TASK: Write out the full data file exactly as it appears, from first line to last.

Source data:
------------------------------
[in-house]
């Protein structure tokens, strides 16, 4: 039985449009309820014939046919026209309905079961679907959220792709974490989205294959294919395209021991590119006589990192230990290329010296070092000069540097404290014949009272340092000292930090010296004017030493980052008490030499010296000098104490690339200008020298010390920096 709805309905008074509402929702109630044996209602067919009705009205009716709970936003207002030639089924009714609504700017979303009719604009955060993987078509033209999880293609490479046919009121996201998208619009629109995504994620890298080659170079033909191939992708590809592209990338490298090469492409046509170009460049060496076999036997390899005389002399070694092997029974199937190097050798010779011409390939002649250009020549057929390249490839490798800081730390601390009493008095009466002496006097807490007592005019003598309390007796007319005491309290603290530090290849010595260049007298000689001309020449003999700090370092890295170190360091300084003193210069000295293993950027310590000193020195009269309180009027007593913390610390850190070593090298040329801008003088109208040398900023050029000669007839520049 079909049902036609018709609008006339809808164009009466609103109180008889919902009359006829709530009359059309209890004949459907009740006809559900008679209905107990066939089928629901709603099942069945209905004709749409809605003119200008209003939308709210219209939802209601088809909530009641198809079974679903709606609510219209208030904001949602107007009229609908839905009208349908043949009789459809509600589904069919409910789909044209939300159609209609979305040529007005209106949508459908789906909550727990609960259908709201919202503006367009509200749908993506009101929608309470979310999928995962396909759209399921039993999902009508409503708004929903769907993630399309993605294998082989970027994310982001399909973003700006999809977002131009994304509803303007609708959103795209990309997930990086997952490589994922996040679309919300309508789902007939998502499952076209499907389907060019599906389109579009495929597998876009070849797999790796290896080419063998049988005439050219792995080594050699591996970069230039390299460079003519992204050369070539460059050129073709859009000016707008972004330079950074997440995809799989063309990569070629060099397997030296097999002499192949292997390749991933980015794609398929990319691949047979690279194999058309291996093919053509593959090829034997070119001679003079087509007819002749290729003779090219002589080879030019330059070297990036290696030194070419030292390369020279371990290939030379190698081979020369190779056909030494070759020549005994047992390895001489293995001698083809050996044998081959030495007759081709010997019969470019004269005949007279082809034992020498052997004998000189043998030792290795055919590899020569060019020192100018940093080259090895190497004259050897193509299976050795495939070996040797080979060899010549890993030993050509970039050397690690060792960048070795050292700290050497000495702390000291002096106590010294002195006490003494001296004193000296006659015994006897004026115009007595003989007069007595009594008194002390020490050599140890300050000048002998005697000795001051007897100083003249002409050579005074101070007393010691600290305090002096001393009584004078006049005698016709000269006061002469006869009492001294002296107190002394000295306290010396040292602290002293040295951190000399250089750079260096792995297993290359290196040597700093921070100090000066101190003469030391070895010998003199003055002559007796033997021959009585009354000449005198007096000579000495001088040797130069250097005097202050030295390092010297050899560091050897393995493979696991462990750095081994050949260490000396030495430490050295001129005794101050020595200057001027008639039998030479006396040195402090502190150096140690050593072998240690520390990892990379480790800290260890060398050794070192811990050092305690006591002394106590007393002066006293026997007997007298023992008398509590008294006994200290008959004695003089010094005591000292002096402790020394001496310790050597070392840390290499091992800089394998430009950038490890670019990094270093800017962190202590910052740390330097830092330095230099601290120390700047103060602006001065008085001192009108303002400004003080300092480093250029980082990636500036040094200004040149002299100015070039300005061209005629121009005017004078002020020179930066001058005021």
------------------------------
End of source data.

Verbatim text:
[in-house]
């Protein structure tokens, strides 16, 4: 039985449009309820014939046919026209309905079961679907959220792709974490989205294959294919395209021991590119006589990192230990290329010296070092000069540097404290014949009272340092000292930090010296004017030493980052008490030499010296000098104490690339200008020298010390920096 709805309905008074509402929702109630044996209602067919009705009205009716709970936003207002030639089924009714609504700017979303009719604009955060993987078509033209999880293609490479046919009121996201998208619009629109995504994620890298080659170079033909191939992708590809592209990338490298090469492409046509170009460049060496076999036997390899005389002399070694092997029974199937190097050798010779011409390939002649250009020549057929390249490839490798800081730390601390009493008095009466002496006097807490007592005019003598309390007796007319005491309290603290530090290849010595260049007298000689001309020449003999700090370092890295170190360091300084003193210069000295293993950027310590000193020195009269309180009027007593913390610390850190070593090298040329801008003088109208040398900023050029000669007839520049 079909049902036609018709609008006339809808164009009466609103109180008889919902009359006829709530009359059309209890004949459907009740006809559900008679209905107990066939089928629901709603099942069945209905004709749409809605003119200008209003939308709210219209939802209601088809909530009641198809079974679903709606609510219209208030904001949602107007009229609908839905009208349908043949009789459809509600589904069919409910789909044209939300159609209609979305040529007005209106949508459908789906909550727990609960259908709201919202503006367009509200749908993506009101929608309470979310999928995962396909759209399921039993999902009508409503708004929903769907993630399309993605294998082989970027994310982001399909973003700006999809977002131009994304509803303007609708959103795209990309997930990086997952490589994922996040679309919300309508789902007939998502499952076209499907389907060019599906389109579009495929597998876009070849797999790796290896080419063998049988005439050219792995080594050699591996970069230039390299460079003519992204050369070539460059050129073709859009000016707008972004330079950074997440995809799989063309990569070629060099397997030296097999002499192949292997390749991933980015794609398929990319691949047979690279194999058309291996093919053509593959090829034997070119001679003079087509007819002749290729003779090219002589080879030019330059070297990036290696030194070419030292390369020279371990290939030379190698081979020369190779056909030494070759020549005994047992390895001489293995001698083809050996044998081959030495007759081709010997019969470019004269005949007279082809034992020498052997004998000189043998030792290795055919590899020569060019020192100018940093080259090895190497004259050897193509299976050795495939070996040797080979060899010549890993030993050509970039050397690690060792960048070795050292700290050497000495702390000291002096106590010294002195006490003494001296004193000296006659015994006897004026115009007595003989007069007595009594008194002390020490050599140890300050000048002998005697000795001051007897100083003249002409050579005074101070007393010691600290305090002096001393009584004078006049005698016709000269006061002469006869009492001294002296107190002394000295306290010396040292602290002293040295951190000399250089750079260096792995297993290359290196040597700093921070100090000066101190003469030391070895010998003199003055002559007796033997021959009585009354000449005198007096000579000495001088040797130069250097005097202050030295390092010297050899560091050897393995493979696991462990750095081994050949260490000396030495430490050295001129005794101050020595200057001027008639039998030479006396040195402090502190150096140690050593072998240690520390990892990379480790800290260890060398050794070192811990050092305690006591002394106590007393002066006293026997007997007298023992008398509590008294006994200290008959004695003089010094005591000292002096402790020394001496310790050597070392840390290499091992800089394998430009950038490890670019990094270093800017962190202590910052740390330097830092330095230099601290120390700047103060602006001065008085001192009108303002400004003080300092480093250029980082990636500036040094200004040149002299100015070039300005061209005629121009005017004078002020020179930066001058005021």